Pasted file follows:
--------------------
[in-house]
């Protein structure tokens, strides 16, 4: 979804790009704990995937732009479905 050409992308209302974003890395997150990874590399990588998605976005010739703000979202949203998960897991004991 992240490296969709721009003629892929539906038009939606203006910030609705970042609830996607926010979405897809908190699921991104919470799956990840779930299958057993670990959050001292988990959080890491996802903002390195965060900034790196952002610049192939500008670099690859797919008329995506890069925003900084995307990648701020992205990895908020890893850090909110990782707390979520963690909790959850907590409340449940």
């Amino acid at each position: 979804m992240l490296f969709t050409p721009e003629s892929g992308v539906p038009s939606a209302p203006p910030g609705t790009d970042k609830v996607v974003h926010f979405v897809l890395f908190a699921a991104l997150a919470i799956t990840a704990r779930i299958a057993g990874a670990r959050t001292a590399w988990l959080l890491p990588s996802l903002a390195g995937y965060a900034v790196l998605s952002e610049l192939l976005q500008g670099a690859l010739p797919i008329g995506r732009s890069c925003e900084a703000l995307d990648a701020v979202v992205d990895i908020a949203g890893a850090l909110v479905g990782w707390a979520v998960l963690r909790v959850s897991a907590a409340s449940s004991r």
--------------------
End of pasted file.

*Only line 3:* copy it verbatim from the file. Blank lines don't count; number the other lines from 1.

């Amino acid at each position: 979804m992240l490296f969709t050409p721009e003629s892929g992308v539906p038009s939606a209302p203006p910030g609705t790009d970042k609830v996607v974003h926010f979405v897809l890395f908190a699921a991104l997150a919470i799956t990840a704990r779930i299958a057993g990874a670990r959050t001292a590399w988990l959080l890491p990588s996802l903002a390195g995937y965060a900034v790196l998605s952002e610049l192939l976005q500008g670099a690859l010739p797919i008329g995506r732009s890069c925003e900084a703000l995307d990648a701020v979202v992205d990895i908020a949203g890893a850090l909110v479905g990782w707390a979520v998960l963690r909790v959850s897991a907590a409340s449940s004991r």